The new regulations mandates that 35 percent of new car sales must be tailpipe emissions-free by 2026. The percentage increases to 51 percent in 2028, then 68 percent by 2030, and 100 percent by 2035.
Governor Wes Moore announced that manufacturers must increase the share of electric vehicles they sell in the state over the next few years until a 100% figure is reached in 2035. The ICE ban will be in effect for all passenger cars and light trucks. You’ll have to travel out of state if you want a Ford F-150 with a V8 instead of a Lightning.
‘Light electric vehicles’ are cheaper and more energy efficient than even standard EVs. But U.S. road regulations and city design may be holding them back.
As growing research shows, even electric vehicles are tough on the environment, due to the minerals required for their batteries, and the wear and tear on roads. “It’s just ridiculous to have that within the city,” Lutz says. Meanwhile, the Luvly, which starts at €10,000, weighs about 880 pounds (compared to 4,000 pounds for the average car), and is much more energy efficient than most EVs. It’s fitted with a smaller battery, uses less material (the exterior is recyclable thermo-plastic), and costs less to run.
Vehicles like this are common in European cities. They’re are known as quadricycles, which are a type of LEV, or light electric vehicle, an official classification that also includes e-scooters and e-bikes. Each country sets its own rules, but LEVs are generally allowed on highways, though Lutz, whose model can reach 90km/hr (56 mph), says that would be “an extreme use case.”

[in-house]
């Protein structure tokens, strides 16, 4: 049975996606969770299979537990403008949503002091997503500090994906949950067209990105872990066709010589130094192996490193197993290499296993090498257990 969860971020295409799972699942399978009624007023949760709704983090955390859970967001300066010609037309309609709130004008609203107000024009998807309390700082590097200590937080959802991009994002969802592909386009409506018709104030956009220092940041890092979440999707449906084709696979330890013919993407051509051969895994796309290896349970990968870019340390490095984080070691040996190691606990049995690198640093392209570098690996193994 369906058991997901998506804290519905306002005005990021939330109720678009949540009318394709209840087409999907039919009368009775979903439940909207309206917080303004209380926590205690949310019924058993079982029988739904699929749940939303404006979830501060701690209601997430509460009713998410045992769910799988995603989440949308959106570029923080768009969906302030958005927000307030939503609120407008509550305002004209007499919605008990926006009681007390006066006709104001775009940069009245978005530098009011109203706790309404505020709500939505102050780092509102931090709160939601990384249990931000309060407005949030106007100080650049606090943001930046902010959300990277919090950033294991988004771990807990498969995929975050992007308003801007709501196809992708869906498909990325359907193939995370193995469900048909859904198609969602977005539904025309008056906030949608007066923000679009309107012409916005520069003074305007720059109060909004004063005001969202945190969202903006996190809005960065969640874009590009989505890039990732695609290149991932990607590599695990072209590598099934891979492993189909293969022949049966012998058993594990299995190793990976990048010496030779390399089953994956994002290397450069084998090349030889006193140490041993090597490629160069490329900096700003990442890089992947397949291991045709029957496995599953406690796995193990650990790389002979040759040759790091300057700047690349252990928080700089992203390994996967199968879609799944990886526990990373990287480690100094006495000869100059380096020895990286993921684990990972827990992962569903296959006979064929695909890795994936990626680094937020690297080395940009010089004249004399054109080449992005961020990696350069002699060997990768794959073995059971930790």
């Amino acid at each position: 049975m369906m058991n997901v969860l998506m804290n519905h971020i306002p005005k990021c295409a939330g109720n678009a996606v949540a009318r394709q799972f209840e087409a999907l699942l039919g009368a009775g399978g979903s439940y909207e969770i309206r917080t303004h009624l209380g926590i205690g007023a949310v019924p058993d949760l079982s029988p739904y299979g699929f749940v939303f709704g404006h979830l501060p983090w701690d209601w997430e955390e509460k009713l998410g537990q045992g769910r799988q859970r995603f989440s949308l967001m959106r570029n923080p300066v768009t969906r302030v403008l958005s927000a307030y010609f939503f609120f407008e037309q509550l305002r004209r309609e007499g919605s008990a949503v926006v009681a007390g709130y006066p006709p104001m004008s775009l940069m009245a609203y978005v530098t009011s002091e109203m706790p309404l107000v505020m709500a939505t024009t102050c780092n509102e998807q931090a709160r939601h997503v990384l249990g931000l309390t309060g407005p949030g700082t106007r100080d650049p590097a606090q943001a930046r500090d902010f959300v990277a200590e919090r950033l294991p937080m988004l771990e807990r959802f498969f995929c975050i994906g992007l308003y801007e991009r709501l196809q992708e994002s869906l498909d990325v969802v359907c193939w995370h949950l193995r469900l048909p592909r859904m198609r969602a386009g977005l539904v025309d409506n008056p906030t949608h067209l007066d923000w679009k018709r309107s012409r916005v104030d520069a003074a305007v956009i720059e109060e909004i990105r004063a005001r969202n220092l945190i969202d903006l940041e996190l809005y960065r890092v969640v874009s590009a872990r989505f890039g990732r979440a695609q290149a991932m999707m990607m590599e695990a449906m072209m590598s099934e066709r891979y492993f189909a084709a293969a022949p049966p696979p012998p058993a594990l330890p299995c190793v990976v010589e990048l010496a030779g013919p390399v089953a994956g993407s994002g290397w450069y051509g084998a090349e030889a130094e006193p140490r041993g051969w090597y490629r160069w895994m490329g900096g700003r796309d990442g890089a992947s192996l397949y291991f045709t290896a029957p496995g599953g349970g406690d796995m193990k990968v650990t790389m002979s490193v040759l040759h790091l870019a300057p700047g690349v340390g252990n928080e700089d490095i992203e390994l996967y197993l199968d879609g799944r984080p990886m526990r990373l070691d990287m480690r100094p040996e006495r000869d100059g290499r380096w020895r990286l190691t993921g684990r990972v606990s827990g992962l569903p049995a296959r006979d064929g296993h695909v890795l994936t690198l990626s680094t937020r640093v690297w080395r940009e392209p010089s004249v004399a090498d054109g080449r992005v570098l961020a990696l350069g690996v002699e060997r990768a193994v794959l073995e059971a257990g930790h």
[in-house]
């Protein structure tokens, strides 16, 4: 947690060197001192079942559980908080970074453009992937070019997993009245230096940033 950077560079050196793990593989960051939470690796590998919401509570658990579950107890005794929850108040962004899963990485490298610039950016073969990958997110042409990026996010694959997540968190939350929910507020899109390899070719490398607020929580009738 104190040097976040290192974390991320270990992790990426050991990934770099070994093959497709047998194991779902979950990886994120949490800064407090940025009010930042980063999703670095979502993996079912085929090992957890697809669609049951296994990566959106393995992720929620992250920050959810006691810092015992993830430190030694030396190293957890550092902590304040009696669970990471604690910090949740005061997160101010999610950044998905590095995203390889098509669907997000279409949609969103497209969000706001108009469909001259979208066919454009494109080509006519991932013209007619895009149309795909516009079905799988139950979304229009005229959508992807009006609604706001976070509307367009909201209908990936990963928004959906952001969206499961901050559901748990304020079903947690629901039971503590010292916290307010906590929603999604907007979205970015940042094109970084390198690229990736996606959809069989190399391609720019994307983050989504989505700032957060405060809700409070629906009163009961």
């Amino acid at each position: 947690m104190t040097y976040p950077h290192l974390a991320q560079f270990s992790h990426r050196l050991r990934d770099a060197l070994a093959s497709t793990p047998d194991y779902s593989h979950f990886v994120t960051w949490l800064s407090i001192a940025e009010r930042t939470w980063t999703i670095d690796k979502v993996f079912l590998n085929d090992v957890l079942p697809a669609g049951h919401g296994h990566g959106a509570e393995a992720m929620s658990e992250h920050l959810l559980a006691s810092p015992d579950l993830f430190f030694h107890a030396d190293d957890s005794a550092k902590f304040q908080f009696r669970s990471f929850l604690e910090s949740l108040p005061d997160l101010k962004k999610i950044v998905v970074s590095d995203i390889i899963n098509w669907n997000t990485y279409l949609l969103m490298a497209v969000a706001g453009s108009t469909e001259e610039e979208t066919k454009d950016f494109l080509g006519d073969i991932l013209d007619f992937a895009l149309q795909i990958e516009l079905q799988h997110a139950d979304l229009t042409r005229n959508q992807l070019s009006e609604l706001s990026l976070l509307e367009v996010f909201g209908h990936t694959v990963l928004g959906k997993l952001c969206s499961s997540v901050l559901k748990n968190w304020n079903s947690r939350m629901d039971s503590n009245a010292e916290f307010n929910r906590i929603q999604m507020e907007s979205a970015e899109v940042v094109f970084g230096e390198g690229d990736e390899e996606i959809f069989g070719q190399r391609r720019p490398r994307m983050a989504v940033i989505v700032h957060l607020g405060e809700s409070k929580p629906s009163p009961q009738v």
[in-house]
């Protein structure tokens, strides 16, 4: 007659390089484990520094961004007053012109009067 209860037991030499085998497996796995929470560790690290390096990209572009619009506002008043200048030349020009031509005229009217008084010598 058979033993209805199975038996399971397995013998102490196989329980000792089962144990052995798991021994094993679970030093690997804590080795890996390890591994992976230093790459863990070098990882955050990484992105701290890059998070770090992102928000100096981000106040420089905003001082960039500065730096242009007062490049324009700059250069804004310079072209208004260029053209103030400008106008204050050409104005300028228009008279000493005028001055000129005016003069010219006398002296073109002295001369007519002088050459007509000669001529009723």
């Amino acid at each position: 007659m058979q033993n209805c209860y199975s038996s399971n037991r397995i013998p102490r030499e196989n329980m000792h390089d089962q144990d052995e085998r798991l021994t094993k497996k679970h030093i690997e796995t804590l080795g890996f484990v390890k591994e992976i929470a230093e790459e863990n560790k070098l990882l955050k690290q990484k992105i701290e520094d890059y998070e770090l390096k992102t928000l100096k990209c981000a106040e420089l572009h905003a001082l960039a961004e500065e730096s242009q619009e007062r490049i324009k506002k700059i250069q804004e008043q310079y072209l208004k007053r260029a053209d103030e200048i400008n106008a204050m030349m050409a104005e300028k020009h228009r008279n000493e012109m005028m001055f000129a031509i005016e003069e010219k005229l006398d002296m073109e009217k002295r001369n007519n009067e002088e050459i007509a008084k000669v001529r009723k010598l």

A new multi-unit residential development in East Vancouver is getting 110 Level 2 electric vehicle charging stations after would-be buyers responded overwhelmingly to the choice of the optional upgrade.
The City of Vancouver’s building code, amended in 2018, requires new multi-family residential buildings must be 100 per cent EV-ready. All parking spaces for residents must have an energized outlet capable of providing Level 2 charging or higher.
Such a prospect may be difficult to imagine right now, given the record profits being funnelled into the pockets of companies such as ExxonMobil, BP, Shell, and Centrica. A cursory look at your energy bill or the latest global greenhouse gas emissions stats is enough to make one wince at the firm grip fossil fuels still appear to have on all aspects of the global economy.
But growing numbers of respected energy policy wonks have been taking a peek under the bonnet of the global energy system, and finding cause for cautious optimism that – even if it is not happening at the speed global climate goals require – the decarbonisation of the global economy may start far sooner than many realise.
The battery-powered version of GM’s Equinox crossover, for example, will start around $30,000 when it arrives this fall, the carmaker has said. That is $3,400 more than the least expensive gasoline-fueled Equinox. But factoring in government incentives, the electric Equinox should be cheaper. Like all electric vehicles, the car will need less maintenance, and the electricity to power it will cost less than the gasoline used by its combustion engine equivalent.
The article also makes the point that the EV will require less maintenance, and “the electricity to power it will cost less than the gasoline used by its combustion engine equivalent.”
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